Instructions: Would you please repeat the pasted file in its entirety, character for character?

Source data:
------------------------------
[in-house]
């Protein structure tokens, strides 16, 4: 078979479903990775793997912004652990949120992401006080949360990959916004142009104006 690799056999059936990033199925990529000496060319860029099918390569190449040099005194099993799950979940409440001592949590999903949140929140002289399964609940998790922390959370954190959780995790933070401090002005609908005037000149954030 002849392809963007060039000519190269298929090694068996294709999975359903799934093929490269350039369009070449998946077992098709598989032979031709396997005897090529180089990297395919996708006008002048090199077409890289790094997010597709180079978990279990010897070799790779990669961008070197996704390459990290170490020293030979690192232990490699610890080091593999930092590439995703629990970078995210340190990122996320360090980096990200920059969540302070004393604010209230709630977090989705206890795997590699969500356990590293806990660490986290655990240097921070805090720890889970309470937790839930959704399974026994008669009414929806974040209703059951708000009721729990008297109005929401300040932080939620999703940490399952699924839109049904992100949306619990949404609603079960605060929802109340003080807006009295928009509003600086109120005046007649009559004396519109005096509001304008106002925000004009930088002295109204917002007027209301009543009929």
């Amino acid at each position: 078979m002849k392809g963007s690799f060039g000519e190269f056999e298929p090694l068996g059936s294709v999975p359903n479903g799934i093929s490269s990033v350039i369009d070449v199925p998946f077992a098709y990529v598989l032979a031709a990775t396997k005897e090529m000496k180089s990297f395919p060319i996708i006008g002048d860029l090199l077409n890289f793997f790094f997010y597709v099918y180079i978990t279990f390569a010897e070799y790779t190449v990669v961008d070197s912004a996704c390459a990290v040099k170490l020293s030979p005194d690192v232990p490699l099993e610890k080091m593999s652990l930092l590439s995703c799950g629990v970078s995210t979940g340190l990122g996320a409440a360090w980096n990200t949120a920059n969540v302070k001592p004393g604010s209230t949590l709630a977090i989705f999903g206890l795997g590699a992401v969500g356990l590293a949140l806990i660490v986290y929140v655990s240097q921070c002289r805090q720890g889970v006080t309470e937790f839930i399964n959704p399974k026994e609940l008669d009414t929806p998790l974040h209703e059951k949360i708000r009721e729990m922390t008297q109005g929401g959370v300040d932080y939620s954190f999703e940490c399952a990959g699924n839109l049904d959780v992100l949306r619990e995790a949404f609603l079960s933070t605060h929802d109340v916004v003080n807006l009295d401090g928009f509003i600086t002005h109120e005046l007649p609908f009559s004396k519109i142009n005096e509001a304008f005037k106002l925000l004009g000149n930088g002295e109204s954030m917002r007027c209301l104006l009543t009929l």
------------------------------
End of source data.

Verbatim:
[in-house]
């Protein structure tokens, strides 16, 4: 078979479903990775793997912004652990949120992401006080949360990959916004142009104006 690799056999059936990033199925990529000496060319860029099918390569190449040099005194099993799950979940409440001592949590999903949140929140002289399964609940998790922390959370954190959780995790933070401090002005609908005037000149954030 002849392809963007060039000519190269298929090694068996294709999975359903799934093929490269350039369009070449998946077992098709598989032979031709396997005897090529180089990297395919996708006008002048090199077409890289790094997010597709180079978990279990010897070799790779990669961008070197996704390459990290170490020293030979690192232990490699610890080091593999930092590439995703629990970078995210340190990122996320360090980096990200920059969540302070004393604010209230709630977090989705206890795997590699969500356990590293806990660490986290655990240097921070805090720890889970309470937790839930959704399974026994008669009414929806974040209703059951708000009721729990008297109005929401300040932080939620999703940490399952699924839109049904992100949306619990949404609603079960605060929802109340003080807006009295928009509003600086109120005046007649009559004396519109005096509001304008106002925000004009930088002295109204917002007027209301009543009929």
């Amino acid at each position: 078979m002849k392809g963007s690799f060039g000519e190269f056999e298929p090694l068996g059936s294709v999975p359903n479903g799934i093929s490269s990033v350039i369009d070449v199925p998946f077992a098709y990529v598989l032979a031709a990775t396997k005897e090529m000496k180089s990297f395919p060319i996708i006008g002048d860029l090199l077409n890289f793997f790094f997010y597709v099918y180079i978990t279990f390569a010897e070799y790779t190449v990669v961008d070197s912004a996704c390459a990290v040099k170490l020293s030979p005194d690192v232990p490699l099993e610890k080091m593999s652990l930092l590439s995703c799950g629990v970078s995210t979940g340190l990122g996320a409440a360090w980096n990200t949120a920059n969540v302070k001592p004393g604010s209230t949590l709630a977090i989705f999903g206890l795997g590699a992401v969500g356990l590293a949140l806990i660490v986290y929140v655990s240097q921070c002289r805090q720890g889970v006080t309470e937790f839930i399964n959704p399974k026994e609940l008669d009414t929806p998790l974040h209703e059951k949360i708000r009721e729990m922390t008297q109005g929401g959370v300040d932080y939620s954190f999703e940490c399952a990959g699924n839109l049904d959780v992100l949306r619990e995790a949404f609603l079960s933070t605060h929802d109340v916004v003080n807006l009295d401090g928009f509003i600086t002005h109120e005046l007649p609908f009559s004396k519109i142009n005096e509001a304008f005037k106002l925000l004009g000149n930088g002295e109204s954030m917002r007027c209301l104006l009543t009929l």